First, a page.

New Jersey okay interstate slot jackpots, cut online tax revenue projections

new-jersey-igt-chris-christieNew Jersey may have (so far) declined to participate in the interstate online poker liquidity sharing compact inked on Tuesday between Delaware and Nevada, but New Jersey has agreed to let Atlantic City’s brick-and-mortar casinos link their slot machines with those in other states. The Division of Gaming Enforcement (DGE) announced Wednesday that it had authorized gaming device maker International Game Technology (IGT) to operate a multi-jurisdictional wide area progressive slot system, fulfilling a goal the DGE has been “aggressively” pursuing for some time. Atlantic City casinos first linked their slots jackpots in 1989, but the new agreement allows these links to extend out of state for the first time.

IGT’s Powerbucks system is the slots equivalent of the interstate Powerball lottery that has generated some of the biggest lottery jackpots in history. IGT VP of game development Joe Sigrist said his company would like to “applaud the gaming industry for advancing the slot experience.” The DGE was cagey on exactly which states would participate in the scheme. South Dakota was mentioned as a partner, but Delaware, New York and Pennsylvania are out of the picture due to the first two states offering only video lottery terminals while Pennsylvania doesn’t allow wide area progressives.

Meanwhile, New Jersey has been forced to walk back its initial overly optimistic tax revenue projections from its online gambling market. Gov. Chris Christie (pictured) had originally suggested the state’s share of the online gambling revenue could top $160m by the end of its fiscal year on June 30, but no one really took him seriously. On Tuesday, just before Christie gave his budget address to the state legislature, state Treasurer Andrew Sidamon-Eristoff said the new estimate for online gambling tax revenue would be more like $34m. Whoops.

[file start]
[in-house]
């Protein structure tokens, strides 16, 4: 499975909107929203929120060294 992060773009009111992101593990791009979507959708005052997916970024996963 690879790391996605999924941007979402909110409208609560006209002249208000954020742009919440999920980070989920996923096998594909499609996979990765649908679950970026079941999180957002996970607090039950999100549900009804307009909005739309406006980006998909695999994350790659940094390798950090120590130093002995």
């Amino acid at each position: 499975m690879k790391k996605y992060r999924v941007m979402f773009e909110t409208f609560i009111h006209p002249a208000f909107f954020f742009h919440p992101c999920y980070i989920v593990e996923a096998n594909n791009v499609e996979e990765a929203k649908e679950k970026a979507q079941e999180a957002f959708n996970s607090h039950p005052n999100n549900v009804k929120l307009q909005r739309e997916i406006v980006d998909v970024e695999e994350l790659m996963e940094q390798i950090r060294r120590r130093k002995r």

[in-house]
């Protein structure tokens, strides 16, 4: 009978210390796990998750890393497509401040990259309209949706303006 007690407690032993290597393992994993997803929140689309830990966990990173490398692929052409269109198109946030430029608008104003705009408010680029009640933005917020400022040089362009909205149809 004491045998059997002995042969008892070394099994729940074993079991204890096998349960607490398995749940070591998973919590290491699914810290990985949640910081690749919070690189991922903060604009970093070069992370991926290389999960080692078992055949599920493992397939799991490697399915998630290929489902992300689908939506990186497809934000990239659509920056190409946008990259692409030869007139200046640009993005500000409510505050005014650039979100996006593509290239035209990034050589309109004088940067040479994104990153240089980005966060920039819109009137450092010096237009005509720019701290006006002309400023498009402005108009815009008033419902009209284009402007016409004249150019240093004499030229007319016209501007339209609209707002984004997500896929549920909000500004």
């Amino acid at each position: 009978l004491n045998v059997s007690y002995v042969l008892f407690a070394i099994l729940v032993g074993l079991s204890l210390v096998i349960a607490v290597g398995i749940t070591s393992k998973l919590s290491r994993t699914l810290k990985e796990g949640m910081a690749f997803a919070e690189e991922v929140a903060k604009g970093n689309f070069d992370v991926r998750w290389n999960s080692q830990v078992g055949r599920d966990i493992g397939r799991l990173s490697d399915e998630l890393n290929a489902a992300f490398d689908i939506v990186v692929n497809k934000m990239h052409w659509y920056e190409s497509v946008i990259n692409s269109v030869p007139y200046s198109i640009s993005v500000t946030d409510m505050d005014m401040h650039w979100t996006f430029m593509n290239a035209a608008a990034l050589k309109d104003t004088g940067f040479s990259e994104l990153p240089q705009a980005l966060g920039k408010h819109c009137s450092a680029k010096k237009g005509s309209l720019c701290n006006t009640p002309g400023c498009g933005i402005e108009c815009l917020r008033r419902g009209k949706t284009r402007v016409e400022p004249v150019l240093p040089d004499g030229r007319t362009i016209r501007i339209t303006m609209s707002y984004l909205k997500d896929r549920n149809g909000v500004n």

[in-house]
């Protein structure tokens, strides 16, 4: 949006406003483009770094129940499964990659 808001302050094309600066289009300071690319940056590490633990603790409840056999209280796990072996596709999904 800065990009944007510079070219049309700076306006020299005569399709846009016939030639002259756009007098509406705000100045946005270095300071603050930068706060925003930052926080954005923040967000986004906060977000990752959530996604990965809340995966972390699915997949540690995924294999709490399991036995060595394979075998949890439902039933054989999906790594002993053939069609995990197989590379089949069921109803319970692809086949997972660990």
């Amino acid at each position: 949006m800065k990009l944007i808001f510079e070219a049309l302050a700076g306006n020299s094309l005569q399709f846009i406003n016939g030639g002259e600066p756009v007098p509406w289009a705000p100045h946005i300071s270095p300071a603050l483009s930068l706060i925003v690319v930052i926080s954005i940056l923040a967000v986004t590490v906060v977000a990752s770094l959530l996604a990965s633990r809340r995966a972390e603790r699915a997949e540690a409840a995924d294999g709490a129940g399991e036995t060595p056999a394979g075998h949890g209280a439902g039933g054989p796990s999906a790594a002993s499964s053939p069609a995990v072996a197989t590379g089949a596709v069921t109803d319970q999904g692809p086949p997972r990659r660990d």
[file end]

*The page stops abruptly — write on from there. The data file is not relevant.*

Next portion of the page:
Sidamon-Eristoff may be forced to revise this number further downward unless there’s some significant pickup in activity. Over its first two full months of activity, the state has reaped only about $3m in taxes, putting it on pace for a $10m total haul by the end of the fiscal year. Sidamon-Eristoff said that despite the fact that the state’s online gambling market was off to “a very promising start,” its introduction had been “somewhat delayed” and has “only just begun to help lift overall casino gaming activity.” Eristoff insisted he remained “bullish” on online gambling’s ability to help pay the government’s bills, but to date it “hasn’t met our expectations for the first fiscal year.”